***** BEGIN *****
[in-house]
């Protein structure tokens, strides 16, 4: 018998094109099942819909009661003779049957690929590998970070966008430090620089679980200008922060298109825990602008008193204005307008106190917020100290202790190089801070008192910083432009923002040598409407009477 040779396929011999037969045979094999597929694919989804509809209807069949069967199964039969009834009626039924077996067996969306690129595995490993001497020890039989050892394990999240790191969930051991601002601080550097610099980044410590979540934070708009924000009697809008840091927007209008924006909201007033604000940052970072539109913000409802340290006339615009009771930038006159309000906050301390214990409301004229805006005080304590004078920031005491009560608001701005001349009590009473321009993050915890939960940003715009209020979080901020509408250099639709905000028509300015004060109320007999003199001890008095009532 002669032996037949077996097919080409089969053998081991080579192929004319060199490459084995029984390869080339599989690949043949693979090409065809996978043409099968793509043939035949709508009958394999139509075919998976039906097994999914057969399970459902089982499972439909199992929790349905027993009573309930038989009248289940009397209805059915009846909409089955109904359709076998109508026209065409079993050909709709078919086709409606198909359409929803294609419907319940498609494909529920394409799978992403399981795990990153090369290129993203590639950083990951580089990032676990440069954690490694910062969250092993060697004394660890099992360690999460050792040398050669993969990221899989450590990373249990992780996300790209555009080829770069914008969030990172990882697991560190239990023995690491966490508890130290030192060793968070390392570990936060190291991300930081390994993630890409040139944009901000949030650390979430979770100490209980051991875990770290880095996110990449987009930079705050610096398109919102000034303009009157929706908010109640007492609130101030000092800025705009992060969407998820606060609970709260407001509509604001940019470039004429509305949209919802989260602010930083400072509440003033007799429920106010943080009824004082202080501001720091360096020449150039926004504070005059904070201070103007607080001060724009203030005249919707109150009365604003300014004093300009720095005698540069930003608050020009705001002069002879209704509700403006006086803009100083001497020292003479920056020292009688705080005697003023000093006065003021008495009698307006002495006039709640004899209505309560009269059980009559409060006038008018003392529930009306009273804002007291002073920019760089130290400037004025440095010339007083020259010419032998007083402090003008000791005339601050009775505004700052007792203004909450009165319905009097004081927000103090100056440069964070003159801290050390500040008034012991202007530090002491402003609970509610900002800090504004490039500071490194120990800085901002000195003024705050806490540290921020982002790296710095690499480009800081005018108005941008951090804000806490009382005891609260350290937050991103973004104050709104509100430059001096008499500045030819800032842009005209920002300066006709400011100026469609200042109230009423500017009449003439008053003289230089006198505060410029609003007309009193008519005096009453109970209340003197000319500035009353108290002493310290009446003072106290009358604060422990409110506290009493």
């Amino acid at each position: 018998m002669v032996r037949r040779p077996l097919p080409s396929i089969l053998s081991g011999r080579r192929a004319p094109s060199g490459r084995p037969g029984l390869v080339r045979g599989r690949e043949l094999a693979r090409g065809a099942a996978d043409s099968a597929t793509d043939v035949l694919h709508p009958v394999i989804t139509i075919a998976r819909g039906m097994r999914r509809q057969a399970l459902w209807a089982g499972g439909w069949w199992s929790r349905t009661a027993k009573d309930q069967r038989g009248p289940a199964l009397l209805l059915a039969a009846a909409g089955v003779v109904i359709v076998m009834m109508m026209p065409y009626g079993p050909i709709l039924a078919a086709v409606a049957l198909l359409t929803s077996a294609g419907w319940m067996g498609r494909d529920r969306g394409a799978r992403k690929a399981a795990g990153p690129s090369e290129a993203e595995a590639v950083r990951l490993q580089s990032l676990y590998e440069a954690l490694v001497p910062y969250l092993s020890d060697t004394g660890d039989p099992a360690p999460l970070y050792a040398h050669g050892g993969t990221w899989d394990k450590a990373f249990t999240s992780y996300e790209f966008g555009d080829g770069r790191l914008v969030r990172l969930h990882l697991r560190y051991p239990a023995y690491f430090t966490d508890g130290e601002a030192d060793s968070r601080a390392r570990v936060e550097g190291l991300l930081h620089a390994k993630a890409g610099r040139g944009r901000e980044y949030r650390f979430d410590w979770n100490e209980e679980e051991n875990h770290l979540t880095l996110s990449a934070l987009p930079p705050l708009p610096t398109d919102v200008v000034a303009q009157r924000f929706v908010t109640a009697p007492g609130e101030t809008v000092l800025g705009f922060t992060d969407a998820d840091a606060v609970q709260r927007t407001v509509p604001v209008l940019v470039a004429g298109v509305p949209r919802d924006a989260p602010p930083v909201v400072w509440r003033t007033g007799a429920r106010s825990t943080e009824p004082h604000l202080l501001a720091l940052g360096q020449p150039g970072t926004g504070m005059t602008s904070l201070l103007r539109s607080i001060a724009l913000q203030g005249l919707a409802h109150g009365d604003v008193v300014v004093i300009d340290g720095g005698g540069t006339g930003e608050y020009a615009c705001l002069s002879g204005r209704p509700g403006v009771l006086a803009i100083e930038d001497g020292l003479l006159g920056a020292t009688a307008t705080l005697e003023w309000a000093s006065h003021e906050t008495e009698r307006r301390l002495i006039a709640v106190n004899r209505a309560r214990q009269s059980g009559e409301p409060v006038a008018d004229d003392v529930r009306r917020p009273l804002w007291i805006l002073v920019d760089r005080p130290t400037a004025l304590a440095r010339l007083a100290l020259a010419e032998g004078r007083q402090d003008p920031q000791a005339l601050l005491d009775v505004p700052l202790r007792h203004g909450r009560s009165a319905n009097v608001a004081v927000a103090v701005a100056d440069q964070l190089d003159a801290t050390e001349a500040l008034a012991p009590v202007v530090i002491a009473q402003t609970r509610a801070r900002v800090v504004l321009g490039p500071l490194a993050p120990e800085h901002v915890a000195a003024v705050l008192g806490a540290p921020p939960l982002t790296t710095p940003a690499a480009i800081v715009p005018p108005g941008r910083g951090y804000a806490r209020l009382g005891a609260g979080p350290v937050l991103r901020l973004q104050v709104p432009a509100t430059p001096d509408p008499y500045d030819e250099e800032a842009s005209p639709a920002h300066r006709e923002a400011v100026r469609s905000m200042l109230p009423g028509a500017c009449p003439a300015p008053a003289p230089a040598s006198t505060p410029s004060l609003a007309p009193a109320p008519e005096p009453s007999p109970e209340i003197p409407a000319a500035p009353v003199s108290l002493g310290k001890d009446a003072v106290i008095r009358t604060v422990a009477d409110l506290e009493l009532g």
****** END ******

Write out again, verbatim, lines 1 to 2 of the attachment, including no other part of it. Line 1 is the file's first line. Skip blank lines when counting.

[in-house]
């Protein structure tokens, strides 16, 4: 018998094109099942819909009661003779049957690929590998970070966008430090620089679980200008922060298109825990602008008193204005307008106190917020100290202790190089801070008192910083432009923002040598409407009477 040779396929011999037969045979094999597929694919989804509809209807069949069967199964039969009834009626039924077996067996969306690129595995490993001497020890039989050892394990999240790191969930051991601002601080550097610099980044410590979540934070708009924000009697809008840091927007209008924006909201007033604000940052970072539109913000409802340290006339615009009771930038006159309000906050301390214990409301004229805006005080304590004078920031005491009560608001701005001349009590009473321009993050915890939960940003715009209020979080901020509408250099639709905000028509300015004060109320007999003199001890008095009532 002669032996037949077996097919080409089969053998081991080579192929004319060199490459084995029984390869080339599989690949043949693979090409065809996978043409099968793509043939035949709508009958394999139509075919998976039906097994999914057969399970459902089982499972439909199992929790349905027993009573309930038989009248289940009397209805059915009846909409089955109904359709076998109508026209065409079993050909709709078919086709409606198909359409929803294609419907319940498609494909529920394409799978992403399981795990990153090369290129993203590639950083990951580089990032676990440069954690490694910062969250092993060697004394660890099992360690999460050792040398050669993969990221899989450590990373249990992780996300790209555009080829770069914008969030990172990882697991560190239990023995690491966490508890130290030192060793968070390392570990936060190291991300930081390994993630890409040139944009901000949030650390979430979770100490209980051991875990770290880095996110990449987009930079705050610096398109919102000034303009009157929706908010109640007492609130101030000092800025705009992060969407998820606060609970709260407001509509604001940019470039004429509305949209919802989260602010930083400072509440003033007799429920106010943080009824004082202080501001720091360096020449150039926004504070005059904070201070103007607080001060724009203030005249919707109150009365604003300014004093300009720095005698540069930003608050020009705001002069002879209704509700403006006086803009100083001497020292003479920056020292009688705080005697003023000093006065003021008495009698307006002495006039709640004899209505309560009269059980009559409060006038008018003392529930009306009273804002007291002073920019760089130290400037004025440095010339007083020259010419032998007083402090003008000791005339601050009775505004700052007792203004909450009165319905009097004081927000103090100056440069964070003159801290050390500040008034012991202007530090002491402003609970509610900002800090504004490039500071490194120990800085901002000195003024705050806490540290921020982002790296710095690499480009800081005018108005941008951090804000806490009382005891609260350290937050991103973004104050709104509100430059001096008499500045030819800032842009005209920002300066006709400011100026469609200042109230009423500017009449003439008053003289230089006198505060410029609003007309009193008519005096009453109970209340003197000319500035009353108290002493310290009446003072106290009358604060422990409110506290009493």